Kagaya, a renowned Japanese-style inn in the central prefecture of Ishikawa, bought a bunch of Ruby Roman grapes for 100,000 yen (910 dollars) when the first batch of the new-variety grapes went on a local market.
"We served them last evening to our repeat customers who were staying in top-notch rooms," Kagaya's chief cook Fujio Uko said Tuesday.
"We wanted to delight our customers and also wanted to wish producers good luck" on the debut day, he said.
The bunch of around 30 grapes weighed some 700 grammes (1.5 pounds). The red-skin grapes almost look like tomatoes and can be as big as three centimetres (1.2 inches) in diametre.
A pair of grapes were served to each customer, Uko said. "They said the grapes were not excessively sweet but fresh, delicious and juicy," he said.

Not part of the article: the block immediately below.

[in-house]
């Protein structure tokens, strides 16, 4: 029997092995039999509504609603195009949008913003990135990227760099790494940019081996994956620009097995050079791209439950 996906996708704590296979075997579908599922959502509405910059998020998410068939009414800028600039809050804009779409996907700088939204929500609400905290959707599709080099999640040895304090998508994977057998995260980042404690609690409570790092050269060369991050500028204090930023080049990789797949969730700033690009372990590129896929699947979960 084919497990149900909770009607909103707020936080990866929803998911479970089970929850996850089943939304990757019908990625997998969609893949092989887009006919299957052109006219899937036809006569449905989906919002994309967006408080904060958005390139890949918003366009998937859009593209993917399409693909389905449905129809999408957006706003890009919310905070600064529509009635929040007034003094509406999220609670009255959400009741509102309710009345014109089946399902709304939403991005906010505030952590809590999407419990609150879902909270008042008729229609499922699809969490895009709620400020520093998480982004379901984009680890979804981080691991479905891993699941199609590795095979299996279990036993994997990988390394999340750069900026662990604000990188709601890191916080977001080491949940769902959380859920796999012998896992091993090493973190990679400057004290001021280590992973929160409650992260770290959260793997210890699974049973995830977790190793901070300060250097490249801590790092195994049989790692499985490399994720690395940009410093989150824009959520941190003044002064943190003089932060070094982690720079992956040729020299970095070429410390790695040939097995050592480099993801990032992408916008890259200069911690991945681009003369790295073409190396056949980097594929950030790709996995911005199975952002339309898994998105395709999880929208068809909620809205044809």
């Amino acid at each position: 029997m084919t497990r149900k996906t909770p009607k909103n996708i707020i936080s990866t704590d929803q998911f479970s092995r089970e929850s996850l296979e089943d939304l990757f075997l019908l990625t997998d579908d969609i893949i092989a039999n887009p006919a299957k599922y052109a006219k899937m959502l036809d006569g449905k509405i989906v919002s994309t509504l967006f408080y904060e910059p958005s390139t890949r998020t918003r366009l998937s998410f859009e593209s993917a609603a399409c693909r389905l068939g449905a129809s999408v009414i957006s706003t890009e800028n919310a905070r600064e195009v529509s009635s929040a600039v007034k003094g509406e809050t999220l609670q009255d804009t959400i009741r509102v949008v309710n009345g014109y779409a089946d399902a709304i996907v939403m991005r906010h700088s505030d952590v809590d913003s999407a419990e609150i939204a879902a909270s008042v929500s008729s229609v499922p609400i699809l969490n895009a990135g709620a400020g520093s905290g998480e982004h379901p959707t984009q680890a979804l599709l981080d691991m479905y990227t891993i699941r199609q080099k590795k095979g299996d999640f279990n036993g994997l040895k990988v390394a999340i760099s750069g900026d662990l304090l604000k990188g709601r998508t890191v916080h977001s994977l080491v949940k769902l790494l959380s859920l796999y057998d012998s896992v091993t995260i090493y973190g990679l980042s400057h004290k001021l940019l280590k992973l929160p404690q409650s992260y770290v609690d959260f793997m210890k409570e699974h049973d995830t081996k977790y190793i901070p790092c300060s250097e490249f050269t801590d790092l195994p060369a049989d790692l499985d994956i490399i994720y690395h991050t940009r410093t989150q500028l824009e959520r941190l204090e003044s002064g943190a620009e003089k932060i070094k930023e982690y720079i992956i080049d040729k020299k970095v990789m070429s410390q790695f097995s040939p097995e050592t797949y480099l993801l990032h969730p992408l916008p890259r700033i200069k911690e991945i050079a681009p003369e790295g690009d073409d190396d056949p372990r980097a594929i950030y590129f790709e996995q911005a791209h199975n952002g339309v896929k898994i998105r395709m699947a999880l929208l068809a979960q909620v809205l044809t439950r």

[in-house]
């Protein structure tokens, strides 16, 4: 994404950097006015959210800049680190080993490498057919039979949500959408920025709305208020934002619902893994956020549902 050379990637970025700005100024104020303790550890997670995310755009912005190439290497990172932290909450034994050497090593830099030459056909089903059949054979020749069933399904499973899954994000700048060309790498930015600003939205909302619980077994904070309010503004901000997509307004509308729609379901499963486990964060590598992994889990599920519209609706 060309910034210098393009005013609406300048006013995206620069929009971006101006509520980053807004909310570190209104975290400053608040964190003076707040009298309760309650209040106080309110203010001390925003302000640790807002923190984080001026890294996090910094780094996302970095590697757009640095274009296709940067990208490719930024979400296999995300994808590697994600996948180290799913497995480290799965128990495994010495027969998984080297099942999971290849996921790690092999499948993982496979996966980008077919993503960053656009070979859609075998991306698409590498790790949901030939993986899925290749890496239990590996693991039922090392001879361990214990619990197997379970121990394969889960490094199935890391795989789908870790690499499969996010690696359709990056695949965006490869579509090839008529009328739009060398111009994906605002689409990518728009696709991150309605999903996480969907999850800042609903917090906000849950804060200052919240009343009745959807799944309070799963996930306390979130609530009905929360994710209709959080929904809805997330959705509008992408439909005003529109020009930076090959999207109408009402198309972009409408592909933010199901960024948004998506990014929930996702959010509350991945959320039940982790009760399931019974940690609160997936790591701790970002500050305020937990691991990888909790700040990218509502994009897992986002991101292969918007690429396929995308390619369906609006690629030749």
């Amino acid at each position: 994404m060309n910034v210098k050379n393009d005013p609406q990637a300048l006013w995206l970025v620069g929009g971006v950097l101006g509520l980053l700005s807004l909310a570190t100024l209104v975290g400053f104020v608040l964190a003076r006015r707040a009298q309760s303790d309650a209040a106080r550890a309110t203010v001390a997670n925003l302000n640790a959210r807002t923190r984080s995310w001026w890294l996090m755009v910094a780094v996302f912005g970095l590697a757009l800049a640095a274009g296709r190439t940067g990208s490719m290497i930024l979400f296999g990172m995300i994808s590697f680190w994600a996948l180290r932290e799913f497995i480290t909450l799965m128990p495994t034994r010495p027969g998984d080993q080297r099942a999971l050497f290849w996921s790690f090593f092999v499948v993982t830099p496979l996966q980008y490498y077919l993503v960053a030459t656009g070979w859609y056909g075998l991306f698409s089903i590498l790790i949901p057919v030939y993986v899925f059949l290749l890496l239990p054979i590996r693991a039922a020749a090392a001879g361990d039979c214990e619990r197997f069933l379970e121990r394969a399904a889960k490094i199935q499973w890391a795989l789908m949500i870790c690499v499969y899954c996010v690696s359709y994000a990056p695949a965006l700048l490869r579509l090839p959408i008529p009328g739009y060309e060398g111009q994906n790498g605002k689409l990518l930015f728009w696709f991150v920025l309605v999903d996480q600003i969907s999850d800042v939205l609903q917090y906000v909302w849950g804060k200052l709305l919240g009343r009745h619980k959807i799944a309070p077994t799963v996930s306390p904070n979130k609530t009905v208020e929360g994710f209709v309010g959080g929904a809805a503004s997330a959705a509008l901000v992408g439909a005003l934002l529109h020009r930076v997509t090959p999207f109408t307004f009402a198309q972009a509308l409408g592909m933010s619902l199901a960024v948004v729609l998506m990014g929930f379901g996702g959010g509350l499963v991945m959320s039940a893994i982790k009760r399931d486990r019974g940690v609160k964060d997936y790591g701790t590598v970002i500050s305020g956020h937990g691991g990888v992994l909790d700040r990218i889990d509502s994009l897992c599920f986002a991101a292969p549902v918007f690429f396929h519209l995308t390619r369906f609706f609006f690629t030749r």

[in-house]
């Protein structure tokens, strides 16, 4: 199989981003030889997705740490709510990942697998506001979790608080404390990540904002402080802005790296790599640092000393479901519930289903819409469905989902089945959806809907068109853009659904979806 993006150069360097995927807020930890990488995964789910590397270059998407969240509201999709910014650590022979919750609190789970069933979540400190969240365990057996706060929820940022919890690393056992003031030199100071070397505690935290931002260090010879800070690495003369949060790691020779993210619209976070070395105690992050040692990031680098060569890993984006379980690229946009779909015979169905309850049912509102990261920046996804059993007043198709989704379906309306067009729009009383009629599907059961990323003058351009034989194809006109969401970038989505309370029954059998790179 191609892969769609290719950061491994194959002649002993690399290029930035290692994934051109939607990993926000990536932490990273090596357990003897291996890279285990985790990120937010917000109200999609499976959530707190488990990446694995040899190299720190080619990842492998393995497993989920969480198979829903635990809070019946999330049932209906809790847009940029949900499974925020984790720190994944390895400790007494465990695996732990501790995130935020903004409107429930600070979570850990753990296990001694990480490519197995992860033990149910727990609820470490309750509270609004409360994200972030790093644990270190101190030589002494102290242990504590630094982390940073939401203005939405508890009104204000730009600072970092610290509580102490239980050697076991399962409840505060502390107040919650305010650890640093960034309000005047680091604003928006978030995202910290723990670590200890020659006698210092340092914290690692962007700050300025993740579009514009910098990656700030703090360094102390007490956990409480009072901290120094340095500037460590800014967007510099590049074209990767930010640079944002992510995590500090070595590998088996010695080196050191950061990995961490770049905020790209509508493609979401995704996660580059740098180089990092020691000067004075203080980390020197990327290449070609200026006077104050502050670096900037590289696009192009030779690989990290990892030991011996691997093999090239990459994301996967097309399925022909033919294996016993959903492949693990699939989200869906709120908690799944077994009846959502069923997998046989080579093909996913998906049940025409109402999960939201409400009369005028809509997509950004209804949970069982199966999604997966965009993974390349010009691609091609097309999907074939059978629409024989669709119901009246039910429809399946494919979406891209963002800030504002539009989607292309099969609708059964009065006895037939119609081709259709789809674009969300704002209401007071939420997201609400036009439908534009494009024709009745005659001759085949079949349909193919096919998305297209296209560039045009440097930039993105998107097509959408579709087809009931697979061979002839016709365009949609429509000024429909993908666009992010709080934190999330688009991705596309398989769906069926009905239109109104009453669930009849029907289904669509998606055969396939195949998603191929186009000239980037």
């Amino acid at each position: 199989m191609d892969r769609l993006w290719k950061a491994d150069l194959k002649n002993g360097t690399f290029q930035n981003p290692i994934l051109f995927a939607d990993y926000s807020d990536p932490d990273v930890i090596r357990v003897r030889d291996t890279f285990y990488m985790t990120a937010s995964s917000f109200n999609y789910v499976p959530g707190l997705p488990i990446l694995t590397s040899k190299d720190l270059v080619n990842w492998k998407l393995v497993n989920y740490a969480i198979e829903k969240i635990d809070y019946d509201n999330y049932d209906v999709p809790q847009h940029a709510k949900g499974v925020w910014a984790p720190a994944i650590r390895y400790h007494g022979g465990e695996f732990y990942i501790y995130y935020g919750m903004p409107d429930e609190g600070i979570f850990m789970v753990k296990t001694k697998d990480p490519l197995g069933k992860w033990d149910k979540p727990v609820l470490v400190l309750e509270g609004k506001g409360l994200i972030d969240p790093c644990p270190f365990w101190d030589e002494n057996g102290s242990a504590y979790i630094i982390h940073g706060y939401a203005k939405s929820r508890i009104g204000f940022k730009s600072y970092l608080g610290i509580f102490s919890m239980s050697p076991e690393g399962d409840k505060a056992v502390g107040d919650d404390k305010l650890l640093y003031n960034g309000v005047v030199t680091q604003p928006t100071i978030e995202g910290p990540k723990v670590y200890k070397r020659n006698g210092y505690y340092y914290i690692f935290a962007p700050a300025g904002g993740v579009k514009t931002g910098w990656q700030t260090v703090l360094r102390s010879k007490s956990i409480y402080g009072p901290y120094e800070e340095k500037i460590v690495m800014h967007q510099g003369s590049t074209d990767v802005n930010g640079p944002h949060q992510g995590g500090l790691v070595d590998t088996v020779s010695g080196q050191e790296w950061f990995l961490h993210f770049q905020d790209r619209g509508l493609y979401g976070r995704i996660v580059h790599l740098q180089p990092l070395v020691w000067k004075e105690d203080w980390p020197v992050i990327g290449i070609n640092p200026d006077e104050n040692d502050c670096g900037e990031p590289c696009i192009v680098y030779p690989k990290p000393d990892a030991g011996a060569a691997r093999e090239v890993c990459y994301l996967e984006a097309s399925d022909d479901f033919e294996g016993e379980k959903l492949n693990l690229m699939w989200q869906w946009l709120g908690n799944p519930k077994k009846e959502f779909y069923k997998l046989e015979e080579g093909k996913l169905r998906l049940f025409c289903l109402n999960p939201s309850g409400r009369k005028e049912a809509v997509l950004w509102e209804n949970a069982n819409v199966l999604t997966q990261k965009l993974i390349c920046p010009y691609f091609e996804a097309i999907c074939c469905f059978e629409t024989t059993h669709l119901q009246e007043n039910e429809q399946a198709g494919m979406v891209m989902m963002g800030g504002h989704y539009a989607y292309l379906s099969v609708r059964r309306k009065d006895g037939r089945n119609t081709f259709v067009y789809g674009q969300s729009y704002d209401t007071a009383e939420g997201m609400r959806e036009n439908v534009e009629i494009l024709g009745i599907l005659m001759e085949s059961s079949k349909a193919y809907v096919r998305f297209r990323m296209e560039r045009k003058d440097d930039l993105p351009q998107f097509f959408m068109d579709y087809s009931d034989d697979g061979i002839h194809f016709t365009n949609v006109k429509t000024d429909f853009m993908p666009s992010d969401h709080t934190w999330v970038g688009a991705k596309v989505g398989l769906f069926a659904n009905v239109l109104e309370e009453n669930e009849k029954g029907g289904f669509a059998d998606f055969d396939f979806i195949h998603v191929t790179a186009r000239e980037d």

The average price of the 48 bunches auctioned Monday was 27,000 yen (245 dollars), according to Kiyoaki Umeda, an agriculture official in the prefecture, who said the figure was higher than producers expected.
The prefecture took 14 years to put Ruby Roman on the market since it first sowed the seeds. It dubs Ruby Roman "dream grapes" and hopes they will boost the region's profile.
The prefecture plans to ship 1,500 bunches, or one tonne, of Ruby Roman this season only to the Ishikawa market, Umeda said.
"There may be a possibility of exporting them in the future but we first aim to distribute the grapes to people in the prefecture," he said.
Japanese often present top-quality fruits such as melons as gifts. The first batches of carefully grown fruit often fetch extraordinary prices, making headlines in newspapers.